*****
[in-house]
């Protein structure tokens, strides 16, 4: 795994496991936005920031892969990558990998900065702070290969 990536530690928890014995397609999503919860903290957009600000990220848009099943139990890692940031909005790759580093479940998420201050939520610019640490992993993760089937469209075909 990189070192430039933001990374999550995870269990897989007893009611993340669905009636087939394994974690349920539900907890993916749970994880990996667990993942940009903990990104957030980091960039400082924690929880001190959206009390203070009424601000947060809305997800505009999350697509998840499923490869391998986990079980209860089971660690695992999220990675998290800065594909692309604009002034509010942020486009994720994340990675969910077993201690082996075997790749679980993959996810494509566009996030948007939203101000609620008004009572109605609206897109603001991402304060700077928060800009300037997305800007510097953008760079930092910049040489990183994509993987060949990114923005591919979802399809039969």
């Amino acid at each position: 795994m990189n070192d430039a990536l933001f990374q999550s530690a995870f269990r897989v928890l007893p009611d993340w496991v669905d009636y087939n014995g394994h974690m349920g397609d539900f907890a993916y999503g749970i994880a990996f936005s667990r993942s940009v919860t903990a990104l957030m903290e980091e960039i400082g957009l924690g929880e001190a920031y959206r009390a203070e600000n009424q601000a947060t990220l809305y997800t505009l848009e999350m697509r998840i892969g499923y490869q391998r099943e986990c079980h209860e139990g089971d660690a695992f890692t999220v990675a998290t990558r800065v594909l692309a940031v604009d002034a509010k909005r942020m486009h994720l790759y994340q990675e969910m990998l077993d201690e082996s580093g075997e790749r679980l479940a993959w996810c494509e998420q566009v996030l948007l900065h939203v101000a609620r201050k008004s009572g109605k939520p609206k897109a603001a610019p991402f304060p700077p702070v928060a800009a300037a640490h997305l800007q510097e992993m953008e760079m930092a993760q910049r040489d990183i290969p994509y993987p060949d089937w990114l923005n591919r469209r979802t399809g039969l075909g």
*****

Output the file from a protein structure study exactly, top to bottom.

[in-house]
């Protein structure tokens, strides 16, 4: 795994496991936005920031892969990558990998900065702070290969 990536530690928890014995397609999503919860903290957009600000990220848009099943139990890692940031909005790759580093479940998420201050939520610019640490992993993760089937469209075909 990189070192430039933001990374999550995870269990897989007893009611993340669905009636087939394994974690349920539900907890993916749970994880990996667990993942940009903990990104957030980091960039400082924690929880001190959206009390203070009424601000947060809305997800505009999350697509998840499923490869391998986990079980209860089971660690695992999220990675998290800065594909692309604009002034509010942020486009994720994340990675969910077993201690082996075997790749679980993959996810494509566009996030948007939203101000609620008004009572109605609206897109603001991402304060700077928060800009300037997305800007510097953008760079930092910049040489990183994509993987060949990114923005591919979802399809039969």
């Amino acid at each position: 795994m990189n070192d430039a990536l933001f990374q999550s530690a995870f269990r897989v928890l007893p009611d993340w496991v669905d009636y087939n014995g394994h974690m349920g397609d539900f907890a993916y999503g749970i994880a990996f936005s667990r993942s940009v919860t903990a990104l957030m903290e980091e960039i400082g957009l924690g929880e001190a920031y959206r009390a203070e600000n009424q601000a947060t990220l809305y997800t505009l848009e999350m697509r998840i892969g499923y490869q391998r099943e986990c079980h209860e139990g089971d660690a695992f890692t999220v990675a998290t990558r800065v594909l692309a940031v604009d002034a509010k909005r942020m486009h994720l790759y994340q990675e969910m990998l077993d201690e082996s580093g075997e790749r679980l479940a993959w996810c494509e998420q566009v996030l948007l900065h939203v101000a609620r201050k008004s009572g109605k939520p609206k897109a603001a610019p991402f304060p700077p702070v928060a800009a300037a640490h997305l800007q510097e992993m953008e760079m930092a993760q910049r040489d990183i290969p994509y993987p060949d089937w990114l923005n591919r469209r979802t399809g039969l075909g």